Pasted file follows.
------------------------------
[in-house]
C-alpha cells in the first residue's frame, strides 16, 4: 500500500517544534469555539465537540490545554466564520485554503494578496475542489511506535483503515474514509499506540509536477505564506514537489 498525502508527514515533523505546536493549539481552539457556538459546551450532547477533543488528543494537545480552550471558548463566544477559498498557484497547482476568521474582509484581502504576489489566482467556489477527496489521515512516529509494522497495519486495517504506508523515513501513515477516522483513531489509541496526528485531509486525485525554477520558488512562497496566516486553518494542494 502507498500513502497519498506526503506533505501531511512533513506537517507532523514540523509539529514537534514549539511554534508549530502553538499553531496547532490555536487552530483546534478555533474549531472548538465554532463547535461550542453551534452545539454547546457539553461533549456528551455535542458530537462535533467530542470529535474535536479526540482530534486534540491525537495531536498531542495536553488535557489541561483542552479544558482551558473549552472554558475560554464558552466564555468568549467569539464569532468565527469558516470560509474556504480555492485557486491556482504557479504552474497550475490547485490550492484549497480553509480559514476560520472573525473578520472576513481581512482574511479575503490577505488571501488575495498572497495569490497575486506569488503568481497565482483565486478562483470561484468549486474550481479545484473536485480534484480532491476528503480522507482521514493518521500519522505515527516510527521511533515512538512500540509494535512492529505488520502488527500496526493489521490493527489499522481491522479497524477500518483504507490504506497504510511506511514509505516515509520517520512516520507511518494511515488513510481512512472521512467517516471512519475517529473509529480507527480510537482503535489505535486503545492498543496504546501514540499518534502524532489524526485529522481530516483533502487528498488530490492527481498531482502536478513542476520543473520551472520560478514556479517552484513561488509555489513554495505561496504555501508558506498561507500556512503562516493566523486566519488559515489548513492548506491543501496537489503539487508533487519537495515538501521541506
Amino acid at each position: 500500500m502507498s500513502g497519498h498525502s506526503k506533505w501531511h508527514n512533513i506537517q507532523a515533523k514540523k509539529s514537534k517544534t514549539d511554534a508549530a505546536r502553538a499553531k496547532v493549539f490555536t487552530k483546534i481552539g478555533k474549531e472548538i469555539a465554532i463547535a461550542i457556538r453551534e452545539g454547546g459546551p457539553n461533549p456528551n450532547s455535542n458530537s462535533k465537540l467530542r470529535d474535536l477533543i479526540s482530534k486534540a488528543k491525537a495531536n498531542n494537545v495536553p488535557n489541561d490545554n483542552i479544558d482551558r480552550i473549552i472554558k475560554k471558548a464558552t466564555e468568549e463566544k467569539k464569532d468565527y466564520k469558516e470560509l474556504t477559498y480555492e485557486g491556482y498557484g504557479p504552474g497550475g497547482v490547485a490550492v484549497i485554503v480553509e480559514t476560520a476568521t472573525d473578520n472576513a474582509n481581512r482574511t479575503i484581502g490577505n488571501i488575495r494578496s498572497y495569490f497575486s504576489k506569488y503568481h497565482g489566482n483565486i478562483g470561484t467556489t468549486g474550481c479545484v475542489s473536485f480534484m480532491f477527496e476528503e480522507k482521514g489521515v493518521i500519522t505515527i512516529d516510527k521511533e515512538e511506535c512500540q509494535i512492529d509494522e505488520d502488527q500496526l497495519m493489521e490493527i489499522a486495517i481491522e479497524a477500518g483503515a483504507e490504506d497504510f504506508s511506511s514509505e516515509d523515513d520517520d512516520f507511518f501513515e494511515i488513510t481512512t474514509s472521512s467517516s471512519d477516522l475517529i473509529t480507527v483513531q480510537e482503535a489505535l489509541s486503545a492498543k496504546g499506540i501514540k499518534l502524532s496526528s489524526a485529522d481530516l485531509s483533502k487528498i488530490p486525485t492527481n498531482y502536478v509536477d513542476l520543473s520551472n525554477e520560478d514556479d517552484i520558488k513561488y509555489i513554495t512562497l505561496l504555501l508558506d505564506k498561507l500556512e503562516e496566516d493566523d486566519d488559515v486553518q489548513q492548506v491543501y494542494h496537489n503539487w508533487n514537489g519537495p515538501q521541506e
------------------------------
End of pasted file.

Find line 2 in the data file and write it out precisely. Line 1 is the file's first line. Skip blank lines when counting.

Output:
C-alpha cells in the first residue's frame, strides 16, 4: 500500500517544534469555539465537540490545554466564520485554503494578496475542489511506535483503515474514509499506540509536477505564506514537489 498525502508527514515533523505546536493549539481552539457556538459546551450532547477533543488528543494537545480552550471558548463566544477559498498557484497547482476568521474582509484581502504576489489566482467556489477527496489521515512516529509494522497495519486495517504506508523515513501513515477516522483513531489509541496526528485531509486525485525554477520558488512562497496566516486553518494542494 502507498500513502497519498506526503506533505501531511512533513506537517507532523514540523509539529514537534514549539511554534508549530502553538499553531496547532490555536487552530483546534478555533474549531472548538465554532463547535461550542453551534452545539454547546457539553461533549456528551455535542458530537462535533467530542470529535474535536479526540482530534486534540491525537495531536498531542495536553488535557489541561483542552479544558482551558473549552472554558475560554464558552466564555468568549467569539464569532468565527469558516470560509474556504480555492485557486491556482504557479504552474497550475490547485490550492484549497480553509480559514476560520472573525473578520472576513481581512482574511479575503490577505488571501488575495498572497495569490497575486506569488503568481497565482483565486478562483470561484468549486474550481479545484473536485480534484480532491476528503480522507482521514493518521500519522505515527516510527521511533515512538512500540509494535512492529505488520502488527500496526493489521490493527489499522481491522479497524477500518483504507490504506497504510511506511514509505516515509520517520512516520507511518494511515488513510481512512472521512467517516471512519475517529473509529480507527480510537482503535489505535486503545492498543496504546501514540499518534502524532489524526485529522481530516483533502487528498488530490492527481498531482502536478513542476520543473520551472520560478514556479517552484513561488509555489513554495505561496504555501508558506498561507500556512503562516493566523486566519488559515489548513492548506491543501496537489503539487508533487519537495515538501521541506